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Mobiles need 'a strong infusion of Mozilla values'

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Open...and Shut Something interesting is brewing at Mozilla, and it appears to have very little to do with browsers.

For years, Mozilla's brand has been closely aligned with its open source browser, Firefox, despite the non-profit's efforts to branch out into mail suites (Thunderbird), social networking (Raindrop), and more.

Now, Mozilla is moving beyond the browser, just when the web seems to be outgrowing the browser.

The browser is dead. Long live the web?

Not exactly. No one at Mozilla is offering eulogies for the browser just yet, but the language at Mozilla does seem to be changing. At least, a little.

Mozilla, while always centered more on freedom of the internet than any particular software program used to access it, used to identify itself much more with the browser. For example, in February 2004 Mozilla touted its mission as "maintain[ing] choice and innovation on the Internet by developing the acclaimed, open source, Mozilla 1.6 web and email suite and related products and technology."

These days, Mitchell Baker, Mozilla Foundation chair, states that "Mozilla’s mission is to build user sovereignty into the fabric of the Internet." It's no longer about browsers, in other words, but rather something much more fundamental.

As Baker goes on to say, the fragmented, super-closed platforms of mobile computing need a heavy dose of Mozilla's values to keep the web from becoming the province of a few titans:

Mobile computing needs a strong infusion of Mozilla values. This means Firefox and other software on the new platforms, it means apps and it means bringing the Firefox experience to data and services as well. Mozilla has a unique ability to put user sovereignty first in all of these areas.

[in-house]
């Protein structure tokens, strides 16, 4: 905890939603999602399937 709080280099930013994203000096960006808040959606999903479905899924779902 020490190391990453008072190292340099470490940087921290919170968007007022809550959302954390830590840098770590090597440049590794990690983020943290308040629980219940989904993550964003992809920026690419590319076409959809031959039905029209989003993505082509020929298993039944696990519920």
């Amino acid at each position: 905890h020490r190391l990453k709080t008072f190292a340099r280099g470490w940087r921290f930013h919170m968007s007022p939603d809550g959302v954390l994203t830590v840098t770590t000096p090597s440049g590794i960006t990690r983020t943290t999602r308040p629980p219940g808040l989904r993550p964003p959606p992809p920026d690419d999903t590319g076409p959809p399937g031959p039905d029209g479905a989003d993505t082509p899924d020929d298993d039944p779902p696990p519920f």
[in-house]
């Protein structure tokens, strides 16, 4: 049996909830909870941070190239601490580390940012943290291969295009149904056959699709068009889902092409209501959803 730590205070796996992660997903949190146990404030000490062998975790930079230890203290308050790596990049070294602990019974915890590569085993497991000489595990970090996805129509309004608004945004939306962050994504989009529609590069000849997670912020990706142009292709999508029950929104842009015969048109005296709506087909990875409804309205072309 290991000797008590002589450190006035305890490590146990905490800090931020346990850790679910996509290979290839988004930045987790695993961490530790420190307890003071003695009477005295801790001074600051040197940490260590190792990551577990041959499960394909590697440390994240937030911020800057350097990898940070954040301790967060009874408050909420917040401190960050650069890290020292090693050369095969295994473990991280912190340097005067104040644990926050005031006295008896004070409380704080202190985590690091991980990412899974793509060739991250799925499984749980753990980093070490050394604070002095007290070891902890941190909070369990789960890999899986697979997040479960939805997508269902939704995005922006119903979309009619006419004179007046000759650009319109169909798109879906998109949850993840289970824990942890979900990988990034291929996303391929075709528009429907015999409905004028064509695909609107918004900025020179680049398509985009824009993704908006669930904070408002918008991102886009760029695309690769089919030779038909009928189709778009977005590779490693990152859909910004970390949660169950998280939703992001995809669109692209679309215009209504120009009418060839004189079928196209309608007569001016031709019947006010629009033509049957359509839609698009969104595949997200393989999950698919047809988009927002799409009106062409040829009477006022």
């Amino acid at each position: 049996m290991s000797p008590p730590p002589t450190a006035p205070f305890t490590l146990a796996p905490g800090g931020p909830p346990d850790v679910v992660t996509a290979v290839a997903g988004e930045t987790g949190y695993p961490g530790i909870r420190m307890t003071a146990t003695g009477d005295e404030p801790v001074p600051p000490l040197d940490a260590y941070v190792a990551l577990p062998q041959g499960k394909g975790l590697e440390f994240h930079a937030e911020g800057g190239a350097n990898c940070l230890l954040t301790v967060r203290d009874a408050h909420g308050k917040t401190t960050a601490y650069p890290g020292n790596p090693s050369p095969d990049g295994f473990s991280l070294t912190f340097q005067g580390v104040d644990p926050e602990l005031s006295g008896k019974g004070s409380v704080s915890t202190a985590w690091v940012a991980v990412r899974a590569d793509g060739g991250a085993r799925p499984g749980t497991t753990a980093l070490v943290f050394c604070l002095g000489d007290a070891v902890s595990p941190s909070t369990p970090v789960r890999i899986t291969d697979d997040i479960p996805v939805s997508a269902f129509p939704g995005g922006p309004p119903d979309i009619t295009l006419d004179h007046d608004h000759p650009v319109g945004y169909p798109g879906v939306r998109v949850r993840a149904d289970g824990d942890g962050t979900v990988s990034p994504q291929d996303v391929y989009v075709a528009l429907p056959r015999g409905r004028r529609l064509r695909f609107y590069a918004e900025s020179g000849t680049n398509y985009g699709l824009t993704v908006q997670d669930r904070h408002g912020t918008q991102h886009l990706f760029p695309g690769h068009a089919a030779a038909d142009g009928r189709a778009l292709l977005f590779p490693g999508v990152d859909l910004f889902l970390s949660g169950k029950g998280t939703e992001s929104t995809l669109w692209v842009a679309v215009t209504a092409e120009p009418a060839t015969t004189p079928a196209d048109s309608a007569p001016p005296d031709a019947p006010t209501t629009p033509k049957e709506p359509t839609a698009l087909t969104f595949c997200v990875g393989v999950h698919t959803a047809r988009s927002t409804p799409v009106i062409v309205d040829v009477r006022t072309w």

Perhaps, but Mozilla isn't alone in conceptualizing a more open approach to the mobile app revolution. While half of the mobile market is currently overrun by highly integrated, end-to-end mobile platforms, according to recent Nielsen data, Google's Android and open web apps also offer a Mozilla-like reprieve.

This is why noted investor Roger McNamee tells developers to focus on Apple for now, because that's where the money is, but look to HTML5 apps for the long-term future. And while many think of HTML5 as a way to run apps in the browser, it's actually much more than this, as Strobe CEO Charles Jolley made plain in a recent DevCon5 presentation. (Discloser: I work for Strobe.) Jolley identified web apps, distributed over the web or through app stores, as a key to enabling broad distribution of apps beyond any one vendor's platform.

Mozilla thinks it has a key part to play in this post-browser world.

Indeed, Mozilla is setting itself up as a fulcrum for this new browser-less (or, more and less than a browser) web. With Boot-to-Gecko, the company is angling to take on not only iOS, webOS, and other closed operating systems, but also Android and the very idea of an OS that is required to load the browser. In Mozilla's emerging vision, similar to Google Chrome OS, the browser is the operating system ... but it's not your mother's OS.

Will B2G work? Maybe, maybe not. Chrome OS has hardly taken the world by storm.

But it's a long-term vision, one that is likely to gain converts in the wake of Apple's and Google's dominance of nascent mobile platforms. Microsoft has already shown itself to be a fan of HTML5 to bolster its mobile efforts, and HP, RIM, and others have also been embracing HTML5 as a way to break the iOS and Android strangleholds.

Mozilla is in a central position to lead out on the open web, just as it did on the open browser. It's a great way for the Foundation to remain relevant in an increasingly app-ified world. We may all be the beneficiaries one day. ®

Matt Asay is senior vice president of business development at Strobe, a startup that offers an open source framework for building mobile apps. He was formerly chief operating officer of Ubuntu commercial operation Canonical. With more than a decade spent in open source, Asay served as Alfresco's general manager for the Americas and vice president of business development, and he helped put Novell on its open source track. Asay is an emeritus board member of the Open Source Initiative (OSI). His column, Open...and Shut, appears three times a week on The Register.

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